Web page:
A Beginner’s Guide to VB.NET Substring Functions

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Are you a newcomer to VB.NET even though it’s been around since 2002? Are you eager to unravel the mysteries of substring functions?

Learn how these powerful tools can manipulate strings to extract precisely what you need. From the basics to advanced techniques, we’ve got the roadmap for your learning adventure.

Keep reading to learn about VB.NET substring functions and to elevate your programming skills.

What Is a Substring?

A substring is a portion of a string. It’s like slicing a piece from the whole cake, allowing you to work with specific parts of the text. VB.NET’s substring functions are your tools to perform this slicing and dicing.

A common requirement in this world is converting an HTML string to PDF C#. There are plenty of libraries that will allow you to tackle this task. First you have to choose your library of choice and then create a converter object to handle the conversion process from HTML to PDF.

These are some of the most common VB.NET substring functions:

Substring Method

The Substring method is your go-to function for extracting a specified number of characters from a string. Here’s a simple example:

Dim originalString As String = “Hello, VB.NET!” Dim substringResult As String = originalString.Substring(7, 2) ‘ Output: VB

In this example, Substring(7, 2) starts from the 8th character (VB.NET is 0-indexed) and extracts 2 characters.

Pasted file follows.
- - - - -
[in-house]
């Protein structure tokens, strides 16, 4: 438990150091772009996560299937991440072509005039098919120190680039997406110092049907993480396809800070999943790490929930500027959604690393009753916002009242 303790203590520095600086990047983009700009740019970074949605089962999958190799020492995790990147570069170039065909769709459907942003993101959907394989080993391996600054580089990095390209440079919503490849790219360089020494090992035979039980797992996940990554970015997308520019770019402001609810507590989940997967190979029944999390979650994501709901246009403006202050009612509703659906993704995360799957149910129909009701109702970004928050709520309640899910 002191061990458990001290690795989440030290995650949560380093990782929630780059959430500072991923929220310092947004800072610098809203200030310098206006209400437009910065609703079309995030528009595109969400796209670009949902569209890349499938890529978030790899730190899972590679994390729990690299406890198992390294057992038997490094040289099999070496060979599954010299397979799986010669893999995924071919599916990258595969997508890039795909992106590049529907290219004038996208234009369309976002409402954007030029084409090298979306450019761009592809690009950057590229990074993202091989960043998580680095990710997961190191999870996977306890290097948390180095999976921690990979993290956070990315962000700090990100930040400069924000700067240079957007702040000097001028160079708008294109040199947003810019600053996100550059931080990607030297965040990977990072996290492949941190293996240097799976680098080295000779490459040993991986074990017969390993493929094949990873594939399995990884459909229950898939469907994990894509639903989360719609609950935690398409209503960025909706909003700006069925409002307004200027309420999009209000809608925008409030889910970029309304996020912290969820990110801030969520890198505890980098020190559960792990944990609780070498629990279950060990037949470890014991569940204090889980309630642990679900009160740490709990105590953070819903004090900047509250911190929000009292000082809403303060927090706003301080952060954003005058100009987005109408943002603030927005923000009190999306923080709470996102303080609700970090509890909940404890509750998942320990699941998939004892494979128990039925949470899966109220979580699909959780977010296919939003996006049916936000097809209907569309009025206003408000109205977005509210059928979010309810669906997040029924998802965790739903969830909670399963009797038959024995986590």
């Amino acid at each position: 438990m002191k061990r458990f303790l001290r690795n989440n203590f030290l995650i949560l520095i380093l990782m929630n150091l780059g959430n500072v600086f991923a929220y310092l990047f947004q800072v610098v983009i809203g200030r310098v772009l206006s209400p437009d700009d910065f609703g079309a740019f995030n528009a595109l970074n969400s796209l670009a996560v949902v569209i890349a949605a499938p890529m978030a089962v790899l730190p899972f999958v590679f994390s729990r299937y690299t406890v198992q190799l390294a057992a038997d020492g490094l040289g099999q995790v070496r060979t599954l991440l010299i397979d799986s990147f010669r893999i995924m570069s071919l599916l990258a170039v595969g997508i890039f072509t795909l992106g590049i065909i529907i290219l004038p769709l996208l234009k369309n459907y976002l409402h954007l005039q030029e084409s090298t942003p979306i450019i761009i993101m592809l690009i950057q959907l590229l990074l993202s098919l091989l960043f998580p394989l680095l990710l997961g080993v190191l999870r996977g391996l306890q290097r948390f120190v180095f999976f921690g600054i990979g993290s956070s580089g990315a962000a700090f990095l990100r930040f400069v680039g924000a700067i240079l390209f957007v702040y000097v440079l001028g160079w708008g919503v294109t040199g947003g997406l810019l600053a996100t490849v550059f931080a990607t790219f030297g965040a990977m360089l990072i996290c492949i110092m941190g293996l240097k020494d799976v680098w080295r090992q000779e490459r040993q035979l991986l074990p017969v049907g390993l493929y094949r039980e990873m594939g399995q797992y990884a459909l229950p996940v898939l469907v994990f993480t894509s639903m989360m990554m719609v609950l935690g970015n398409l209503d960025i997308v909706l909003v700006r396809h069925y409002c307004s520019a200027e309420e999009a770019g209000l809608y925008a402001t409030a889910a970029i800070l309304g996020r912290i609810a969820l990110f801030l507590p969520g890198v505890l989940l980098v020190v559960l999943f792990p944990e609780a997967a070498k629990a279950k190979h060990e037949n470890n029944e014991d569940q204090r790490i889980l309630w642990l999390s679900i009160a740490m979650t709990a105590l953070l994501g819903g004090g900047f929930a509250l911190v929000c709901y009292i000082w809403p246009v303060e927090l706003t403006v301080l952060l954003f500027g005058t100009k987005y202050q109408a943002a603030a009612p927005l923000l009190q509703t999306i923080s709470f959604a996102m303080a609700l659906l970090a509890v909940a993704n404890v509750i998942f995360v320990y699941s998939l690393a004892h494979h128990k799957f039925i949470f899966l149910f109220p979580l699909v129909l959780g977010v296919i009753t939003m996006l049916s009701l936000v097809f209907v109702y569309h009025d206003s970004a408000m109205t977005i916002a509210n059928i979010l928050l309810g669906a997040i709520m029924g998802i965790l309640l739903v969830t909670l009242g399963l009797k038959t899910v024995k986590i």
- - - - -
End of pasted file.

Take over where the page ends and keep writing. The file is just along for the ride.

Substring With Length Omission

When you want to extract characters from a starting position to the end of the string, you can omit the length parameter:

Dim originalString As String = “Hello, VB.NET!” Dim substringResult As String = originalString.Substring(7) ‘ Output: VB.NET!

Omitting the length parameter extracts characters from the specified starting position to the end of the string.

Mid Function

The Mid function is another powerful tool for extracting substrings. It allows you to specify the starting position and the number of characters:

Dim originalString As String = “Hello, VB.NET!” Dim midResult As String = Mid(originalString, 7, 2) ‘ Output: VB

This is similar to “Substring”, “Mid” extracts characters based on the starting position and the specified length.

Real World Examples

If you need to extract a domain from an email address, you can copy the following code:

Dim emailAddress As String = “john.doe@example.com” Dim domain As String = emailAddress.Substring(emailAddress.IndexOf(“@”) + 1) Console.WriteLine(“Domain: ” & domain) ‘ Output: Domain: example.com

With the example we gave you, we use “Substring” in conjunction with “IndexOf” to extract the domain from an email address.

Another real world example is formatting phone numbers with this code:

Dim phoneNumber As String = “1234567890” Dim formattedNumber As String = $”() -“ Console.WriteLine(“Formatted Number: ” & formattedNumber) ‘ Output: Formatted Number: (123) 456-7890

In our example, we leveraged multiple “Substring” calls to format a phone number.

Now You Can Put VB.NET Substring Functions to Work

Our beginner’s guide to VB.NET substring functions can come in handy in the future. Whether you’re extracting portions of text, formatting data, or manipulating strings, these functions will come in handy.

We recommend practicing and experimenting until you are crafting elegant solutions with VB.NET substrings. Make sure you keep browsing our tech section for more coding basics and to learn about more types of coding.

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